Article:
A Note On Comment Policy

In the left side bar, I have had a standing policy on comments for the past year. Here's what it says:


Keep it substantive, serious minded, on topic, and respectful.


Somewhat curiously, the only time I actually have to take action to enforce the comment policy is when a swarm of ardent faithful from PZ Myers' blog suddenly surges over here to complain about any criticism of PZ or any suggestion that diverts from the path of militant atheism. It's what physicist Chad Orzel describes in this post as the "screechy monkey" problem.

Develop mindfulness to boost your creative intelligence

Sharon Salzberg, world-renowned mindfulness leader, teaches meditation at Big Think Edge.

Image: Big Think
Big Think Edge
  • Try meditation for the first time with this guided lesson or, if you already practice, enjoy being guided by a world-renowned meditation expert.
  • Sharon Salzberg teaches mindfulness meditation for Big Think Edge.
  • Subscribe to Big Think Edge before we launch on March 30 to get 20% off monthly and annual memberships.
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Google Maps apologizes for going rogue in Japan

The navigation tool has placed a school in the sea, among other things.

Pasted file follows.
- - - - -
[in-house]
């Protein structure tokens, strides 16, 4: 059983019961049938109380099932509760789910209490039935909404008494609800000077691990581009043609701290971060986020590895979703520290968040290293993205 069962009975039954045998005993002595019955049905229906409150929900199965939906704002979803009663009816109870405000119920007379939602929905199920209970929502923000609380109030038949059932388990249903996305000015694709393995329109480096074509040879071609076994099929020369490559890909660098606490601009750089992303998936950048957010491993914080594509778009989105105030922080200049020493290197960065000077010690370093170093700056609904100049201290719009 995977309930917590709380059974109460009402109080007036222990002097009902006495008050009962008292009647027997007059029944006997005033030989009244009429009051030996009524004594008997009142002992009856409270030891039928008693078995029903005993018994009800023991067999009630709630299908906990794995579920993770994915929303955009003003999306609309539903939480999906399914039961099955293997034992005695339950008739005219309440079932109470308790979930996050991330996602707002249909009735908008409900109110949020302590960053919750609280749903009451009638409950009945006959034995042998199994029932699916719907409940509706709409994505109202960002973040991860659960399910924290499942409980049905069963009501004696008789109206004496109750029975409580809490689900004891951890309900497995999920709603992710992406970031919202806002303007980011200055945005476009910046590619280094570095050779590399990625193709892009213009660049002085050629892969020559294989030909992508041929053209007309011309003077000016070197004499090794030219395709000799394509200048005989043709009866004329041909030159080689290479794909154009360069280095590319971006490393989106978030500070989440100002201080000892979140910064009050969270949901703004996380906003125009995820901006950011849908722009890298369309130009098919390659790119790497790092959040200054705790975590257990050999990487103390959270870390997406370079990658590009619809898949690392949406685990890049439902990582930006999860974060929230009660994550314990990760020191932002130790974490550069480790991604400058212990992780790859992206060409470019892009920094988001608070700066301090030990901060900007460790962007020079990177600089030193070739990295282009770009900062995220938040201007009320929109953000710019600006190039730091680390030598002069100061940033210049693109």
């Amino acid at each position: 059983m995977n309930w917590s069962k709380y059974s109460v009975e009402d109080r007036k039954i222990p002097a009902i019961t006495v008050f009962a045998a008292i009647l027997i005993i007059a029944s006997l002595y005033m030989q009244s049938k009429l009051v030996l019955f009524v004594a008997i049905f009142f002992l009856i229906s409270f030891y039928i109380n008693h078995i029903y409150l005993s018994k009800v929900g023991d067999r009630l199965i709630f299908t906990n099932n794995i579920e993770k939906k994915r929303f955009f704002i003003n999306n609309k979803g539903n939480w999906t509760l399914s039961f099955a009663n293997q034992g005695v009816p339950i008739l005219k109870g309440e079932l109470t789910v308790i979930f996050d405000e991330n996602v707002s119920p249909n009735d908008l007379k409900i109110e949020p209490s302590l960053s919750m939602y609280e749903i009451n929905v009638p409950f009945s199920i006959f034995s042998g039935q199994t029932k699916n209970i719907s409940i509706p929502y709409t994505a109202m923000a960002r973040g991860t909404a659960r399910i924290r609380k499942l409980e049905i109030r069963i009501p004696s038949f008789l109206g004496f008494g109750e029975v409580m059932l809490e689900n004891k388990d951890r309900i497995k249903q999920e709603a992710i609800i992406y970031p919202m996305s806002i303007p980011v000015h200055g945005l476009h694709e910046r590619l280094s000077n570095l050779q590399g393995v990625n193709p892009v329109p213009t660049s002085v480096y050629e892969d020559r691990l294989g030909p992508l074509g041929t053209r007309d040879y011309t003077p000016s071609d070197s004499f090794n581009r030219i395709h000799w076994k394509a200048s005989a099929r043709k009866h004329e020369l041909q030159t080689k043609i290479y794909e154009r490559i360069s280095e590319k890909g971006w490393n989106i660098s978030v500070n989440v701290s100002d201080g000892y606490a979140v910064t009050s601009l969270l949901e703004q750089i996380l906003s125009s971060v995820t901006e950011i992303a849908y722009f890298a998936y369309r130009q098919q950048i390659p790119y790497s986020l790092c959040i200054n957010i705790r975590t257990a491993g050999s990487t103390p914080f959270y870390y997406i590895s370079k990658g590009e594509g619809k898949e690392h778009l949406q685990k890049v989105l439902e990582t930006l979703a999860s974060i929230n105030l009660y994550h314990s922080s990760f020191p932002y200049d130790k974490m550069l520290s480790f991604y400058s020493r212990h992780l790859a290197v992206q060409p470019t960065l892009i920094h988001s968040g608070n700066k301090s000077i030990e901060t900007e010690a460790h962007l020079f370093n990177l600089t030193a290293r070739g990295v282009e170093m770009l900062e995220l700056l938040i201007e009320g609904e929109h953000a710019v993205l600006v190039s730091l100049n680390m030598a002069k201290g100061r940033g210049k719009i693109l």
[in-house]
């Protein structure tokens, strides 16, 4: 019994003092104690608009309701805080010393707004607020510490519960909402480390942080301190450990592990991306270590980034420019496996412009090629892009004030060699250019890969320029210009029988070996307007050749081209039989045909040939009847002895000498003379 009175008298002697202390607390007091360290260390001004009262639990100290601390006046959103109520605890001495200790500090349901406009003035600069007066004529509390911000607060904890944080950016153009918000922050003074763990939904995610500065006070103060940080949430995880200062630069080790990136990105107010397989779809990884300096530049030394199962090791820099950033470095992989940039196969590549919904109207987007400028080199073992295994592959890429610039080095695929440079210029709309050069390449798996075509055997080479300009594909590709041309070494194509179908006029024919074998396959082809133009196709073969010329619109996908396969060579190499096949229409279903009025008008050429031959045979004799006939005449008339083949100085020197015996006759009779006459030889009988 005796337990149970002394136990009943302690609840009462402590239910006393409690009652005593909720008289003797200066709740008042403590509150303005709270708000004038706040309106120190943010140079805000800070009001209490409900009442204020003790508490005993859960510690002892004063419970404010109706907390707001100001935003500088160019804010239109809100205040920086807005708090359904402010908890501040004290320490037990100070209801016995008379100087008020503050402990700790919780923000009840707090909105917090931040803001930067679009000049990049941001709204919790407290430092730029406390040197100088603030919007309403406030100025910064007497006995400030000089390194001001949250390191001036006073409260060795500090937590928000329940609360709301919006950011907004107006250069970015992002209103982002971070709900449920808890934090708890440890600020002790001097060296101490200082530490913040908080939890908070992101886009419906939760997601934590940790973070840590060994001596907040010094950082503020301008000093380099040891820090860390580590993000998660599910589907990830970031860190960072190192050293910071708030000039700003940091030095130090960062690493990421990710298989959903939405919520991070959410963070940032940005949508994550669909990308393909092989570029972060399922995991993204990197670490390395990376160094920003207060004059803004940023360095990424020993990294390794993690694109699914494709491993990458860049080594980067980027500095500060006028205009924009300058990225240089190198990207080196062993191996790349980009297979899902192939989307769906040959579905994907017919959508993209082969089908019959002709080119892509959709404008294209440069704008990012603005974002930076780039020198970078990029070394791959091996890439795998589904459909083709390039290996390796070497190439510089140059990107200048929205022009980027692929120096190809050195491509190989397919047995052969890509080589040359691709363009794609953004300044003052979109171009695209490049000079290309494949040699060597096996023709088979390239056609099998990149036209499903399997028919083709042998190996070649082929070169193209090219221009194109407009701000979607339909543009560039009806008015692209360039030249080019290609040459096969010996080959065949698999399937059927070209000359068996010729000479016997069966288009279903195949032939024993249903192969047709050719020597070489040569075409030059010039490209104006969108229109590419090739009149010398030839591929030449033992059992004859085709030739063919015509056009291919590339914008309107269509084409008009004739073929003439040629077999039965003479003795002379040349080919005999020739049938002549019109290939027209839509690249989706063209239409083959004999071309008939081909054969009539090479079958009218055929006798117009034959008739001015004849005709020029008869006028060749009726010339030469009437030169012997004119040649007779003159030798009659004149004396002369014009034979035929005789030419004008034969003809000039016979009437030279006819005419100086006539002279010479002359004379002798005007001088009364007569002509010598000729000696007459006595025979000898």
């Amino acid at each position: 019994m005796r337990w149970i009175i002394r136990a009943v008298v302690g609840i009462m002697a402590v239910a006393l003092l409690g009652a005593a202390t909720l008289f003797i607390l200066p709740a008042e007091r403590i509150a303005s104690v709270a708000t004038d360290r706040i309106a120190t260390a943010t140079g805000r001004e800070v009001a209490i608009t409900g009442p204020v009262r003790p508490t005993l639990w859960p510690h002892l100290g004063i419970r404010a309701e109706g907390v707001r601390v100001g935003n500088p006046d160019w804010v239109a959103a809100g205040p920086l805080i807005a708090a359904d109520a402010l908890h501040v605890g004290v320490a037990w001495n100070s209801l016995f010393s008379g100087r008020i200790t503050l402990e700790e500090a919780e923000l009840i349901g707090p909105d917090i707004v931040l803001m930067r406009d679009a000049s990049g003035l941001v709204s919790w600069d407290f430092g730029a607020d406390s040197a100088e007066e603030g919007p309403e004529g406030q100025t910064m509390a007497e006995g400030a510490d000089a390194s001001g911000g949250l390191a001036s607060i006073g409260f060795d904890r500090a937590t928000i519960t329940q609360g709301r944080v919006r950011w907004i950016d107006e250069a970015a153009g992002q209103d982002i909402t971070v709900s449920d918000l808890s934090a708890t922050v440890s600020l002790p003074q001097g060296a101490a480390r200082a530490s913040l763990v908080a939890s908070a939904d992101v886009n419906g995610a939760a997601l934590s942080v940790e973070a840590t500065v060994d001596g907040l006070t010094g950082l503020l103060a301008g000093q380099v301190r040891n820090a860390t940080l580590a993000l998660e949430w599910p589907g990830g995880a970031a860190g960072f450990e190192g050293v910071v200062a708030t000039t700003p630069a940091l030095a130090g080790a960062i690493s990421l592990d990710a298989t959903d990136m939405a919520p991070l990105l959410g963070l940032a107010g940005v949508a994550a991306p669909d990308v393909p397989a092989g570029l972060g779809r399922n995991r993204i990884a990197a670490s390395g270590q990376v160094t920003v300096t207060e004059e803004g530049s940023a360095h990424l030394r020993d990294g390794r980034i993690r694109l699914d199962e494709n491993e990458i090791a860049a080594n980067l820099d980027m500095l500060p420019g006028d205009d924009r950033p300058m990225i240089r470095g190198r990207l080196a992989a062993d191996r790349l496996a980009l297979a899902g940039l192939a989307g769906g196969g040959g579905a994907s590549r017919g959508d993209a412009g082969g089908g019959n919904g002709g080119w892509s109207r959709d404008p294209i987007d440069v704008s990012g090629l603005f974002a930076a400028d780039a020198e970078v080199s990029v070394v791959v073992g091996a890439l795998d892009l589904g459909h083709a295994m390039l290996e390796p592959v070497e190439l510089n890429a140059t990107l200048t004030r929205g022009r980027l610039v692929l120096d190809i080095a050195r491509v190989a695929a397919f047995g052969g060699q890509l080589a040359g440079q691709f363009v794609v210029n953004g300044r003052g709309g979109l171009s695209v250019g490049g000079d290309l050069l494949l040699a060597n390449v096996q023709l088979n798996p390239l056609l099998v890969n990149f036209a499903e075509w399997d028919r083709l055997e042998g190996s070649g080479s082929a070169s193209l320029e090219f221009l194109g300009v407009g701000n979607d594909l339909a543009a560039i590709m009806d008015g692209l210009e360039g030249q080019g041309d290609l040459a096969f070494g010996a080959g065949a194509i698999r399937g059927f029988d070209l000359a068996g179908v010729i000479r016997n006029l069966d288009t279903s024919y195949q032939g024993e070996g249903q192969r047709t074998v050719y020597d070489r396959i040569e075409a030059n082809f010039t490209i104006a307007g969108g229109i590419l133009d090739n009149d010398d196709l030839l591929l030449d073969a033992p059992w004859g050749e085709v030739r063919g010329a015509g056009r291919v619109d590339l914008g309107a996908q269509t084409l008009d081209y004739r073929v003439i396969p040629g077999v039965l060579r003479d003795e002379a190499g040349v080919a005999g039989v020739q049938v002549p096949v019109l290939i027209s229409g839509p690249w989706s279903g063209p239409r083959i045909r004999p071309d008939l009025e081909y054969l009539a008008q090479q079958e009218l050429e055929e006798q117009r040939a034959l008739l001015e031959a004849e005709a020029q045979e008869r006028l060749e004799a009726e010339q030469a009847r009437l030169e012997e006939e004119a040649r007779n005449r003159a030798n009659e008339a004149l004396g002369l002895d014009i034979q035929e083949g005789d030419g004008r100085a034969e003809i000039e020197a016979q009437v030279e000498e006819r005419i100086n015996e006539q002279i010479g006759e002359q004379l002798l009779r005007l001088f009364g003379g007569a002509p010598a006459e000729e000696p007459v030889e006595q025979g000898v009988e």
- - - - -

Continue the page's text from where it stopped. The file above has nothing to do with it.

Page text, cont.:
Strange Maps
  • Google has apologized for the sudden instability of its maps in Japan.
  • Errors may stem from Google's long-time map data provider Zenrin – or from the cancellation of its contract.
  • Speculation on the latter option caused Zenrin shares to drop 16% last Friday.
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MIT study: 24-hour fasting regenerates stem cells, doubles metabolism

This gives credence to the 5-2 diet, which has recently gained in popularity thanks to a large celebrity following.

Pexels, user @Deena
popular

Chances are you're probably thinking about food right now in some capacity. Maybe it's close to dinner and you're wondering what you are going to eat. Maybe you had a really good lunch and are fondly reminiscing about your BLT, or whatnot. Or maybe, just maybe, you're thinking about not eating food for a while. 

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A new theory explains Jupiter’s perplexing origin

A new computer model solves a pair of Jovian riddles.

(NASA/JPL-Caltech/SwRI/MSSS/Kevin M. Gill)
Surprising Science
  • Astronomers have wondered how a gas giant like Jupiter could sit in the middle of our solar system's planets.
  • Also unexplained has been the pair of asteroid clusters in front of and behind Jupiter in its orbit.
  • Putting the two questions together revealed the answer to both.
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